Why do we need international standards in telecommunications?
Worldwide standards provide manufacturers with a solid basis on which to compete in the global marketplace, unhindered by technical barriers. Also, because global standards can translate into formidable economies of scale and lower development and hardware costs, they mean lower prices to end-users. Global standards protect users from incompatibility problems between rival systems – a situation which could prove disastrous in a world increasingly reliant on information and communication technologies (ICT) to support economic activity and essential public services such as health care.
Without standards defined by ITU, the advanced wireless, broadband and multimedia technologies that are redefining today’s world simply would not exist. That’s because ITU has played a crucial role in defining the core transport and access technologies that underpin communications networks right around the world. Technologies like broadband access, fax and modems, X.25, ISDN, Wave Division Multiplexing and fibre optic transport. Cabling standards, PONs (passive optical networks) and fixed-mobile convergence. And the international numbering, freephone and premium rate numbers, billing and settlement systems that enable calls to be seamlessly interconnected between operators.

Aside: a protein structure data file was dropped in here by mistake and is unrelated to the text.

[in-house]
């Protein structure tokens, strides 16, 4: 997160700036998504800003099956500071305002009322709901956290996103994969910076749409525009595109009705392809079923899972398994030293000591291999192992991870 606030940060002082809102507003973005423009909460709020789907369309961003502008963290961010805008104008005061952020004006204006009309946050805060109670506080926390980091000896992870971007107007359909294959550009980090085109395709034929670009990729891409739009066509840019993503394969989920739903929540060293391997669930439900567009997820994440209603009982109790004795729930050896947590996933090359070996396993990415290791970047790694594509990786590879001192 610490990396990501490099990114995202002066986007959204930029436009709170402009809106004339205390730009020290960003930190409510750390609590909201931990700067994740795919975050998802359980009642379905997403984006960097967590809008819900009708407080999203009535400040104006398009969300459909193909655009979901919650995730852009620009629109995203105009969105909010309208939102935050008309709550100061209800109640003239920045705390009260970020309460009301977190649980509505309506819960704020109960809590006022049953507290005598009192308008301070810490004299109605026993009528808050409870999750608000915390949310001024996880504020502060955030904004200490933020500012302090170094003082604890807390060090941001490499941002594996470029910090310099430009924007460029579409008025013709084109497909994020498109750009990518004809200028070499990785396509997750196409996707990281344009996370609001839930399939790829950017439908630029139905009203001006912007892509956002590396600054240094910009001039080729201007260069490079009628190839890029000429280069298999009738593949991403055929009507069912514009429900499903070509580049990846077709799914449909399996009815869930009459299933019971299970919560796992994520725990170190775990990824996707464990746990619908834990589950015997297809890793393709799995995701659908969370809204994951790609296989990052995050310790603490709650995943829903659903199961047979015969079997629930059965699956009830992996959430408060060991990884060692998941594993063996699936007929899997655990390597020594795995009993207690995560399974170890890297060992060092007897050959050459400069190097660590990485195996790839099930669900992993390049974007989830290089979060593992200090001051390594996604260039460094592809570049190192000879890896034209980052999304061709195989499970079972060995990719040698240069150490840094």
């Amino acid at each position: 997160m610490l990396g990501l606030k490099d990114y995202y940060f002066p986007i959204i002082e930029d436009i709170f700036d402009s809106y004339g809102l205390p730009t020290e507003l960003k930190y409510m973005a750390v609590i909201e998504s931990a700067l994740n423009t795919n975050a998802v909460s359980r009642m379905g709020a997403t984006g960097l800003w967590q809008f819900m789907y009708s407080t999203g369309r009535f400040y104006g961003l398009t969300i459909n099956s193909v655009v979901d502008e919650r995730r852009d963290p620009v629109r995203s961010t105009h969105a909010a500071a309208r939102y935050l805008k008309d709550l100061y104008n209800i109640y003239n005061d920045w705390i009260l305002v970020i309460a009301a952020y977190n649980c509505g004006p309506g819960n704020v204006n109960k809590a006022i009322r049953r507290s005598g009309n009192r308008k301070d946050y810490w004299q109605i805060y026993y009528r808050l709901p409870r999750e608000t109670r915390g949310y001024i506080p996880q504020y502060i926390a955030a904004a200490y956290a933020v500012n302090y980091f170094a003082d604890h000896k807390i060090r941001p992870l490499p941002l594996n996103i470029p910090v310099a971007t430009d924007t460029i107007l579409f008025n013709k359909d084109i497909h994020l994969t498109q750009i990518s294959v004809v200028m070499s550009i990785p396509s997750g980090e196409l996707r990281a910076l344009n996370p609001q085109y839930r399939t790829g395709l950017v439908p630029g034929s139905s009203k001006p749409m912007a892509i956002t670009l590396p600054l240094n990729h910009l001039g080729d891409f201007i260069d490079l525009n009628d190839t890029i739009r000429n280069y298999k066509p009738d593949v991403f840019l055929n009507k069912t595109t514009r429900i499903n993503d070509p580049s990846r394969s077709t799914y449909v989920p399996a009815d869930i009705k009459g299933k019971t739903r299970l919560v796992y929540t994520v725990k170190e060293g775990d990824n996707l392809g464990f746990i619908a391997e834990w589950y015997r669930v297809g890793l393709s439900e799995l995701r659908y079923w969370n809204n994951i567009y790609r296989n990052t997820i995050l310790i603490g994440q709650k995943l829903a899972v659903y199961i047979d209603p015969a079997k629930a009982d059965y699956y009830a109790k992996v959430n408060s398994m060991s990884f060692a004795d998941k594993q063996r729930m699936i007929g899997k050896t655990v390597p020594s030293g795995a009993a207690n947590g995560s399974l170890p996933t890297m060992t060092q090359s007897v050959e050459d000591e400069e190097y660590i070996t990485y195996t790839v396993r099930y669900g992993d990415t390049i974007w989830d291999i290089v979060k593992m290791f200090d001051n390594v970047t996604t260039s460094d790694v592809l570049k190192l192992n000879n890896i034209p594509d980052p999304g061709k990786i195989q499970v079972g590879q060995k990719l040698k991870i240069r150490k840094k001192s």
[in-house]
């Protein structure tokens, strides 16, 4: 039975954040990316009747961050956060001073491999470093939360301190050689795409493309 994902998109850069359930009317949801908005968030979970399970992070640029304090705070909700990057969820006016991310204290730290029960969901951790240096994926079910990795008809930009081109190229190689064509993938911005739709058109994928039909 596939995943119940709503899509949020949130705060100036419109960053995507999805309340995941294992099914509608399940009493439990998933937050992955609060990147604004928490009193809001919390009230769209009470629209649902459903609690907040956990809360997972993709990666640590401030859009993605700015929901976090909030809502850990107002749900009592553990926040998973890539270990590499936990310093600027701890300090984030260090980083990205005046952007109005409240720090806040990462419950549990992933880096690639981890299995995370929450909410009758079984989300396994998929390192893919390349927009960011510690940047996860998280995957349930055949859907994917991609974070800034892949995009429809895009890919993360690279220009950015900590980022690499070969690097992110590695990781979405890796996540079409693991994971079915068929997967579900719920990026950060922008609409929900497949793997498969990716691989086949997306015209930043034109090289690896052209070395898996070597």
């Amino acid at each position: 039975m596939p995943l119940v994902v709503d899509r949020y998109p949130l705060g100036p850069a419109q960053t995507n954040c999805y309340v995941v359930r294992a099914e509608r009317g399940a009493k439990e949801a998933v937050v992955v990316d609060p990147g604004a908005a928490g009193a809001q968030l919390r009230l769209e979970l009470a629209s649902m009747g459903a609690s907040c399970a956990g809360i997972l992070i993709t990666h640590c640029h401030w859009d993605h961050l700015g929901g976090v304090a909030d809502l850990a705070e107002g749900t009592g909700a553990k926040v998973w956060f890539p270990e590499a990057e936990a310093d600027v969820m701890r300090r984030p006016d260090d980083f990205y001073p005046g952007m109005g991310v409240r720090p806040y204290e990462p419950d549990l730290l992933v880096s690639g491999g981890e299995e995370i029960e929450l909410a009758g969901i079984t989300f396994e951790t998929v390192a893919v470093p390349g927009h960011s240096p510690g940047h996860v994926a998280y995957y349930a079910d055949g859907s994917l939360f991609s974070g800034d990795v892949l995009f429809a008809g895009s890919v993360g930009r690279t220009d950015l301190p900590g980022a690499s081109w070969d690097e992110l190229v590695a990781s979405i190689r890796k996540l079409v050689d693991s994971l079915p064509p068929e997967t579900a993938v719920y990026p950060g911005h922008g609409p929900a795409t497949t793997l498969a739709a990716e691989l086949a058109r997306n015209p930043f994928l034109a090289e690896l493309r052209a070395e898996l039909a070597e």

In a world with over 300 bodies working in some capacity on ICT standards, ITU is able to provide focus, clarity and leadership. ITU standards owe their global credibility to the fact that most of the hard slog standardization work is undertaken by its members the world’s ICT industry working together with world governments to develop and update the equipment and transmission specifications which become ITU-T Recommendations.